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waving flares in the air

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The light enters the room before she does, a rolling dry heat with it; just enough warning for Faramir to close one book and open another. She enters hard on its heels. “Hail, Steward, from the south fair tidings,” she says, pulling off her helm halfway through, so the words are muffled. “I can’t stay long. I came to give you word of Harad and your brother.”

“Éowyn,” he says, which is about as artful as he usually is when she’s concerned. “Ah– sit down. I’ll have water brought.”

He stands to call for a servant, and Éowyn descends into the guest’s chair, then, irresolute, to her feet again. Both she and Boromir move swiftly now, as though spurred. Although for all he knows she has always been this way. He hadn’t known her before, except for a few minutes, in her uncle’s court; and then she had been still and spellbound like the rest. “Thank you. How goes your work here?”

“Blankets, wine, bandages, grain,” he says, and watches her go immensely blank with the effort of not wrinkling her nose. He can’t restrain his own smile. “I would rather not bore you.”

The startlement and then the self-control. “Your brother never tells me of the thoughts he reads on my face,” she says. “Is it the virtue of your second birth?”

“Boromir has more direct methods to look at the heart of a man,” Faramir says, and her mouth twitches, which is probably why he keeps saying suicidal things. “How fares he?”

“Hale and victorious,” she says. The Bright Riders always talk about each other like the other one is two hundred years dead, and a very attractive corpse. “He’s borne Nenya to Umbar. I’m to join him with reinforcements. Can you spare a band of twelve?”

“Yes, if you have need,” Faramir says, and realizes a moment after that it may be true. He does not think of the last twelve men. “Yes– Ceredin’s company. He’s on the walls at present. He will rejoice.”

“I thank you,” she says. “The soldiers you find us are always strong and proud to serve the Light.”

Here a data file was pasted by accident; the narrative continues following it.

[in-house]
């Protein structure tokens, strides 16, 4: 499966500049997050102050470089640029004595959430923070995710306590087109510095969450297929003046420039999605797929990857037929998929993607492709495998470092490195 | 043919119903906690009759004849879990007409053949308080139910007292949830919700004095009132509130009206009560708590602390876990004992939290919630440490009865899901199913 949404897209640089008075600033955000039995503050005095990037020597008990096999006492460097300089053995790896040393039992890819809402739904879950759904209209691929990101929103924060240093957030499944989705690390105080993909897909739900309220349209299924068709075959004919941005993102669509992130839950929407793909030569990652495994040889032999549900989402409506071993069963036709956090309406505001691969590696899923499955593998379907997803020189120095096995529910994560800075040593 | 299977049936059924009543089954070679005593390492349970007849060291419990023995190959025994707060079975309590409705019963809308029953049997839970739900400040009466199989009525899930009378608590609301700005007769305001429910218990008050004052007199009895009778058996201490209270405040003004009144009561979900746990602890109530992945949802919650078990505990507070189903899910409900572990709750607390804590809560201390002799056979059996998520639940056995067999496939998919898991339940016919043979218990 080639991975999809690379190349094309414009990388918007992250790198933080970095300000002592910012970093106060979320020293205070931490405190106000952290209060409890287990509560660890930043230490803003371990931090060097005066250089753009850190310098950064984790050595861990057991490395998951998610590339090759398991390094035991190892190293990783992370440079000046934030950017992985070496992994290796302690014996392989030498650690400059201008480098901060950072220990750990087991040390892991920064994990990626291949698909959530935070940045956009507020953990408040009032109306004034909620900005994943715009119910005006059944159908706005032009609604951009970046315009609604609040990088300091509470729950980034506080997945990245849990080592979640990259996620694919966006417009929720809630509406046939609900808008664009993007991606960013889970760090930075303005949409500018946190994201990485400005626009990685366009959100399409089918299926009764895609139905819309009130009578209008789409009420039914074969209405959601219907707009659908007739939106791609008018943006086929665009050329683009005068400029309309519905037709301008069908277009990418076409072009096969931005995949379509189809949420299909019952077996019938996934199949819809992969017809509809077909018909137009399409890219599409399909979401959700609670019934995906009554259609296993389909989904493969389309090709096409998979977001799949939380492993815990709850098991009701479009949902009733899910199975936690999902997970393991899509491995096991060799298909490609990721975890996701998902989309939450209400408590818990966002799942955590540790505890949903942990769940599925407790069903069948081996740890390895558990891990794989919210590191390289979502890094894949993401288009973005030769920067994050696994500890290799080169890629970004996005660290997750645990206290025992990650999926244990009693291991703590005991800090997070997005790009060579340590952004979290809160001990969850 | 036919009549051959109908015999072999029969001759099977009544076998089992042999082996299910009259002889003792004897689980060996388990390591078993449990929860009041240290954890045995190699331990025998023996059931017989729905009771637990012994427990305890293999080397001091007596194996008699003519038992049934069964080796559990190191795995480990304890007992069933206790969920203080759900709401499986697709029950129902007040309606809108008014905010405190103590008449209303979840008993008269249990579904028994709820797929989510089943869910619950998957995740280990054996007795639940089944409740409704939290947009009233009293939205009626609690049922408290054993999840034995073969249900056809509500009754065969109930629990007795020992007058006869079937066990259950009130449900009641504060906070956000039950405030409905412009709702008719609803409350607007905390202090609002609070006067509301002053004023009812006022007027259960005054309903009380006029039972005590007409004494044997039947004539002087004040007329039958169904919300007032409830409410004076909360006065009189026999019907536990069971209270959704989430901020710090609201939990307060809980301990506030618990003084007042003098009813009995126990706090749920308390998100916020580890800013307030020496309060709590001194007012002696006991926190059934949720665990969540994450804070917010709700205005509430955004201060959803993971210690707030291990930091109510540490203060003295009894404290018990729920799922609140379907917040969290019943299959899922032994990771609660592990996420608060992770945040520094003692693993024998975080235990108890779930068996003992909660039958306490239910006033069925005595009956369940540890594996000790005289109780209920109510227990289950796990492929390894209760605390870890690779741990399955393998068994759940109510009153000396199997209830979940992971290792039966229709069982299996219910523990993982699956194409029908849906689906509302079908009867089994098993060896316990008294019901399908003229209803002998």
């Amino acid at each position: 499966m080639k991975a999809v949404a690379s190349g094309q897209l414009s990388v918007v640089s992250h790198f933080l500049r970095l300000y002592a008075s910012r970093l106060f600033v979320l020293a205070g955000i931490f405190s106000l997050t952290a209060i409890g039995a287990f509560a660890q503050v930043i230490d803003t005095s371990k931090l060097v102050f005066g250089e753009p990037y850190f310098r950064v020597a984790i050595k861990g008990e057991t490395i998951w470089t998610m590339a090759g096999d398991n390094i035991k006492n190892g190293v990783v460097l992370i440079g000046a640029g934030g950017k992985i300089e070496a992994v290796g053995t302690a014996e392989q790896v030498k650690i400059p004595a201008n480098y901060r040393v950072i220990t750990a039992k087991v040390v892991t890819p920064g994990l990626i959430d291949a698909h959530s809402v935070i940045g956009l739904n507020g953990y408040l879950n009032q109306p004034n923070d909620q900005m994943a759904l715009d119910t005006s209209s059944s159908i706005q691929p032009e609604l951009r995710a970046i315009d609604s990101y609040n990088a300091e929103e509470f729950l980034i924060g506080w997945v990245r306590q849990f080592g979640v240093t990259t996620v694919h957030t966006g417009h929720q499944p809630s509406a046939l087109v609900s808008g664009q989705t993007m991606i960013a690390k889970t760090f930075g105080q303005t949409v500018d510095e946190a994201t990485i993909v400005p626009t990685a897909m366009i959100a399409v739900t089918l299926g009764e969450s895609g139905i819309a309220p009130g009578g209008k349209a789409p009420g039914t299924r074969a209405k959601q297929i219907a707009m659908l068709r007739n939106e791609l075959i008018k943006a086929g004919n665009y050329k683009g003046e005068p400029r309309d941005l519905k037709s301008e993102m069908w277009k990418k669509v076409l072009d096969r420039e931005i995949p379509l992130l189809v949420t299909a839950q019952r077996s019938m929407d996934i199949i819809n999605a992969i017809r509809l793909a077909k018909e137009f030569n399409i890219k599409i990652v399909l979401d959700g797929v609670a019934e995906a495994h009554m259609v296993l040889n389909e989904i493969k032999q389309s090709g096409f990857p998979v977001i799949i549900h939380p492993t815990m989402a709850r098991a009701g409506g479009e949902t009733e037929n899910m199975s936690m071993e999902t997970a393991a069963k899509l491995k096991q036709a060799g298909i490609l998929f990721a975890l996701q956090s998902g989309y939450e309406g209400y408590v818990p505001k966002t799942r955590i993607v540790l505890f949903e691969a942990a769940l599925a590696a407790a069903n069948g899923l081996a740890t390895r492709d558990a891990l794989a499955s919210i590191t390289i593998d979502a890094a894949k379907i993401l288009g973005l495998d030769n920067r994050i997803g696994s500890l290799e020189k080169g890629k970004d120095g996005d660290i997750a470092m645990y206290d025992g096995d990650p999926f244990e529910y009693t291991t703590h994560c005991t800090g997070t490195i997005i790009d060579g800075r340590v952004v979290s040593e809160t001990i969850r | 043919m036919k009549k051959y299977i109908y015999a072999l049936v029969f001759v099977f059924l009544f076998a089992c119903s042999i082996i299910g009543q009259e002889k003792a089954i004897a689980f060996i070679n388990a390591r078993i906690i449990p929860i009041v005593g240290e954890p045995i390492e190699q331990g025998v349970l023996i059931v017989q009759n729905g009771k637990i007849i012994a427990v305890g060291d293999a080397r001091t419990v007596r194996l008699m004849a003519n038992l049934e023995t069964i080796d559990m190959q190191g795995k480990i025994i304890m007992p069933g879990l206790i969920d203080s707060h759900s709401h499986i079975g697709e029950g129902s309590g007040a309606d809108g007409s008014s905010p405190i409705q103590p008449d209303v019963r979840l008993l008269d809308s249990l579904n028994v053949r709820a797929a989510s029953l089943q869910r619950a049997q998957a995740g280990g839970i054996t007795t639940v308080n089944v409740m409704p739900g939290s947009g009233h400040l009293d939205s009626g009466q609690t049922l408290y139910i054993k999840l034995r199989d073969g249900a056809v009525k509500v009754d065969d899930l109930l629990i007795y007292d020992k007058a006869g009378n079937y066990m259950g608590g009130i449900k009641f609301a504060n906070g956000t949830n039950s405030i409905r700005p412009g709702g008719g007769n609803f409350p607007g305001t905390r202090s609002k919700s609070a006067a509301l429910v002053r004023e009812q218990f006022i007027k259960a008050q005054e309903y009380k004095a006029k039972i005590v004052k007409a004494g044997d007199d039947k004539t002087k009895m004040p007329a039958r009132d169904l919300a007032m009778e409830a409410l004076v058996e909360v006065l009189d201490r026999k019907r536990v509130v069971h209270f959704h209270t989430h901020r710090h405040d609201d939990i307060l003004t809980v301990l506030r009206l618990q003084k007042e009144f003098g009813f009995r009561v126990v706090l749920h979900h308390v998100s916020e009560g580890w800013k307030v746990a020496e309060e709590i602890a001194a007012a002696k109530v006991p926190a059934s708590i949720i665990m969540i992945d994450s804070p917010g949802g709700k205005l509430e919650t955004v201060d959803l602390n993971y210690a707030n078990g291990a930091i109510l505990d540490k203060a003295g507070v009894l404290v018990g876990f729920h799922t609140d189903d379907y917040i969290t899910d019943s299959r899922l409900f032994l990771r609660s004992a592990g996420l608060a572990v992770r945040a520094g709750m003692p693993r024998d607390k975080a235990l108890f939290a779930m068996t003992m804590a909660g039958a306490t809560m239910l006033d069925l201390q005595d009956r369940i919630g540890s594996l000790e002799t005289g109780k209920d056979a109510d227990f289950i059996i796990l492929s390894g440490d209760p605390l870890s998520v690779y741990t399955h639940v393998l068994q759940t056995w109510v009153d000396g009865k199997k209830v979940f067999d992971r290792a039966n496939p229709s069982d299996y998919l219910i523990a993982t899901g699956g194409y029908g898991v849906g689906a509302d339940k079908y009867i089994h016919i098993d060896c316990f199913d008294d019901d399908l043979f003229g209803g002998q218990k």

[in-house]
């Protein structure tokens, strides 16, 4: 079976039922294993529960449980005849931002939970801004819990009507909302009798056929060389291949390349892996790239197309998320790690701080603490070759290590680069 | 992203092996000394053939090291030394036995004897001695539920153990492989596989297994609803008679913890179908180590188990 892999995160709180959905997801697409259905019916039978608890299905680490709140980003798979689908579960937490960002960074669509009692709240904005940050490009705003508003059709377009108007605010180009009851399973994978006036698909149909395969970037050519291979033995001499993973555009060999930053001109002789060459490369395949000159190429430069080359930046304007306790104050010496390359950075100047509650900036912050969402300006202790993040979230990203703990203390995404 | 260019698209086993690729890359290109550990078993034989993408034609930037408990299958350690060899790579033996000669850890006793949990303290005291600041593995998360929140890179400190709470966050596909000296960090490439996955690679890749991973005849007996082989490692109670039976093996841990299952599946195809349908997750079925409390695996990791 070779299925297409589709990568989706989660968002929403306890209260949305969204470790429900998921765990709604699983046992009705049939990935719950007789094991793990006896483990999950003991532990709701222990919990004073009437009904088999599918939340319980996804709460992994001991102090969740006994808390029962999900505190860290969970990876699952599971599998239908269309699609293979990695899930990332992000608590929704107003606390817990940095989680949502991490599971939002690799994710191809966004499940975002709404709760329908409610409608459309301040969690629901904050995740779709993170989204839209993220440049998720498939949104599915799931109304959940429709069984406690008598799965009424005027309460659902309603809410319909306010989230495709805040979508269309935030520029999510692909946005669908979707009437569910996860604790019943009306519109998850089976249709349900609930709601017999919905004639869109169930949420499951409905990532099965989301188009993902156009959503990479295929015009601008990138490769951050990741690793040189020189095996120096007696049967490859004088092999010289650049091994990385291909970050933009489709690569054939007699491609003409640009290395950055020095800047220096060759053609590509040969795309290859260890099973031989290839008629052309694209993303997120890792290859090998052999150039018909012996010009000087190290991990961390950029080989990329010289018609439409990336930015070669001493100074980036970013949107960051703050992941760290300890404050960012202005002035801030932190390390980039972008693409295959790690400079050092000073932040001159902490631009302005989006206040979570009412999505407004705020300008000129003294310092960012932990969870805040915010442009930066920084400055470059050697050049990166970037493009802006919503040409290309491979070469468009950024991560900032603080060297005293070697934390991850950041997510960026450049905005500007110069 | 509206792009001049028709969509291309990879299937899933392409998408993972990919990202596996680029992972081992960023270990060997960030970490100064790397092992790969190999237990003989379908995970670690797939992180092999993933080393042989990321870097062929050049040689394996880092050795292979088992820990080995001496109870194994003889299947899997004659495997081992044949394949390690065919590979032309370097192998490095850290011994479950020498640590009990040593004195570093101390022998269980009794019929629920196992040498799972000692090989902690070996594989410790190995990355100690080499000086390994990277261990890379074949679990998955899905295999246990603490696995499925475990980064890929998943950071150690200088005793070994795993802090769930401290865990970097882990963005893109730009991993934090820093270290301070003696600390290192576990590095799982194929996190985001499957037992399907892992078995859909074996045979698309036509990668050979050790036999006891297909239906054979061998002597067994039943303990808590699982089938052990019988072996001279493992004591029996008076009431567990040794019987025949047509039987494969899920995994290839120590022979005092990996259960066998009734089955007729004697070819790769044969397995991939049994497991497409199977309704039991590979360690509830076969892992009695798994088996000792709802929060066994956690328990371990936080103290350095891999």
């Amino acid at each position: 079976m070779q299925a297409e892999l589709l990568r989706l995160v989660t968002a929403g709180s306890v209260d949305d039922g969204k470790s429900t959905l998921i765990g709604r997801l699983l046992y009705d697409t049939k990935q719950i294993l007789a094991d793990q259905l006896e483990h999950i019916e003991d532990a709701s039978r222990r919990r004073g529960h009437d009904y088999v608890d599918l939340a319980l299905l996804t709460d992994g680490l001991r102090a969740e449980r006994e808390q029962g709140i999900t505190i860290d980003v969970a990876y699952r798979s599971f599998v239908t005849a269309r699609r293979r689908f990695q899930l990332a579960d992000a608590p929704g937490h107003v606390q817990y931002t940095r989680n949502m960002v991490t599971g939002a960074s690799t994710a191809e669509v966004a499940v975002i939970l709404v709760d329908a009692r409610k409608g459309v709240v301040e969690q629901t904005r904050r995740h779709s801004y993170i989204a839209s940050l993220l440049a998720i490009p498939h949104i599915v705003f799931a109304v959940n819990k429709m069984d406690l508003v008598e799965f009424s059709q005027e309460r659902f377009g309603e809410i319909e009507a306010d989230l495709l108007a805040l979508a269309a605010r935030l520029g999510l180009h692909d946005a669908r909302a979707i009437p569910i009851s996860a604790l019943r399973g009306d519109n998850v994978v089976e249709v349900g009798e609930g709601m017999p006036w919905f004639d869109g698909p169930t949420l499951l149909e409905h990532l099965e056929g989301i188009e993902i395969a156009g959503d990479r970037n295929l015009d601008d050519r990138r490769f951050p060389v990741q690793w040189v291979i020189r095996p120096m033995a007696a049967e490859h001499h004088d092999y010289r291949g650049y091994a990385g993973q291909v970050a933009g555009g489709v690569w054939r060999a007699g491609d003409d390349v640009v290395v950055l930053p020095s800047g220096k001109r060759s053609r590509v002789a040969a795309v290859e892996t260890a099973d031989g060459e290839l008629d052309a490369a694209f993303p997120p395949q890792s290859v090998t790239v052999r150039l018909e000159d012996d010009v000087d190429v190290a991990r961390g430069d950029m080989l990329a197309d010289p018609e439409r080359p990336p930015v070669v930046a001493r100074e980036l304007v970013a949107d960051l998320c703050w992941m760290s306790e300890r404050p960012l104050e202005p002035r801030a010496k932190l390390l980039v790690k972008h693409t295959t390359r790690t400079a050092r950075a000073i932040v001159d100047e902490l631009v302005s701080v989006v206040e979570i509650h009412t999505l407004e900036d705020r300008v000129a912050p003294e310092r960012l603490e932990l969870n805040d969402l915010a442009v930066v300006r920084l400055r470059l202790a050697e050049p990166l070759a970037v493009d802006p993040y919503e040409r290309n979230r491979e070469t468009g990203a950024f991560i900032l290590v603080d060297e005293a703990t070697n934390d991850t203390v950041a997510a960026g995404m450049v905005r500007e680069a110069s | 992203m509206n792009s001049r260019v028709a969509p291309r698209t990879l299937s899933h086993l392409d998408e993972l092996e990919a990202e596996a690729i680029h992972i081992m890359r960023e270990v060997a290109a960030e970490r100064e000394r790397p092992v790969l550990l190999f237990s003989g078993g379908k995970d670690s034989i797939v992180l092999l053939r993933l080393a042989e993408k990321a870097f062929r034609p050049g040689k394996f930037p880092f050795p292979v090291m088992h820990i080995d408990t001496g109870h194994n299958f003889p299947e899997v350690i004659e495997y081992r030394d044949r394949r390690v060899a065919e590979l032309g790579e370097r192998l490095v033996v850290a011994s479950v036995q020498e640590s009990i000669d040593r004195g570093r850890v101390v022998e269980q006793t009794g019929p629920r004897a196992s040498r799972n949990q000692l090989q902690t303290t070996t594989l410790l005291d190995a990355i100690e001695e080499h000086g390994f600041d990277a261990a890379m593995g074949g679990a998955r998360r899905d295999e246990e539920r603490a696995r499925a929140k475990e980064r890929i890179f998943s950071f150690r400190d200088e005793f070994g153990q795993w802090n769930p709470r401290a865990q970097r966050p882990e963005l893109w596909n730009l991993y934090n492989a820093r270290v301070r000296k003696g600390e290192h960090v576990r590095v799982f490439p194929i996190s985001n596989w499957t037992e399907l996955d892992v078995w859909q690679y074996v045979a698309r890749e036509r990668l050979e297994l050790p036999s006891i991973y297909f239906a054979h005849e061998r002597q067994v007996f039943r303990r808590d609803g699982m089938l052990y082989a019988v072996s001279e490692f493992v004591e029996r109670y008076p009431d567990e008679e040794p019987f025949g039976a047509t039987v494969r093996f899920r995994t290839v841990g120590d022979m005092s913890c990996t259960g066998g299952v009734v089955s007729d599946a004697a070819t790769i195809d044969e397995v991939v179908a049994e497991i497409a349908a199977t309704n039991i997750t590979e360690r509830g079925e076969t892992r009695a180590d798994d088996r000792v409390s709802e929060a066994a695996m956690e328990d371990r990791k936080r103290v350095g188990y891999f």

“Mm,” says Faramir, and her eyes slide to his, cool and questioning.

“Very proud,” she says. “More proud even than you. You still haven’t put on the ring.”

“No, Lady,” he says.

“They truly have been purged of malice,” Éowyn says. Her eyes are still fixed on his. “You can’t imagine how it feels to wear one.”

Faramir says, “No.”

“Some fear has come between you and the Light,” she says. “Don’t you see that I know? I too have dwelt in the shadow. But no one can stop you now; no one hold you back. The Lady Galadriel has named you the Steward of Arnor and Gondor. Why not take up your task with a whole heart?”

She sounds– fervent, fervid, and for a moment he sees in her restless conviction what she sees, him at her side when next she and Boromir ride out, cleansing the unwary, slaying the unwilling. Then he sees something else, a flash of mischief, and she says, “Or do you only fear yourself with me?” And the White Lady of Rohan grabs his shirt with both hands and kisses him.

He’s brought his hands up to her face before he knows what’s happening, and is kissing her back. She is as feverish as she sounds. A dull pain blossoms where they touch, and he wonders involuntarily if she feels it or if she no longer notices. The desperation he keeps at bay washes through him, a pounding, bruising flood, and when she would pull away he kisses her again, hunting, as she did him, as though he has any right to. She makes a startled noise against him, and one hand fists in his shirt. He does not let go.

Suddenly Éowyn half-drops, half-shoves him back into his seat, and belatedly Faramir realizes there was a knock at the doorframe– that the servant, red to her ears, is placing a pitcher of water on the table before the lady Éowyn. Éowyn is almost as red. She thanks the servant at random, and pours herself a glass. Faramir is still trying to see properly through the bright afterimages in front of his eyes; he can’t read her expression. She finishes her drink in one pull, slams it down. “I’ll, ah,” she says. “Well.” And taking her helm up she bows and goes. The servant is still picking up the broken halves of the glass when the light leaves behind her.

Faramir shuts his eyes until the spots fade. Then he opens the other book and flips through Arwen’s information–Umbar, fifty ships there. A sea campaign then. He wonders if Lady Galadriel will slay the pirates, or cleanse the waters. Or raise Númenor. With Ceredin’s men; those who live. In the spirit of inquiry, he tries telling himself that he’s protecting his people. His mouth still tastes of blood.

Galadriel in Rohan had burnt out of Theoden at a touch all of the malice and grief of years, and left him with all that he still had else, a kneeling grandfather with shaking hands. She had turned to Éowyn, still, straight and cold, and said in her vast compassion, “But you were never born to flower only.” Faramir remembers Éowyn turning to Galadriel then, seeing no other; he remembers, even before Vilya had slid onto her finger, the sun kindling in her eyes.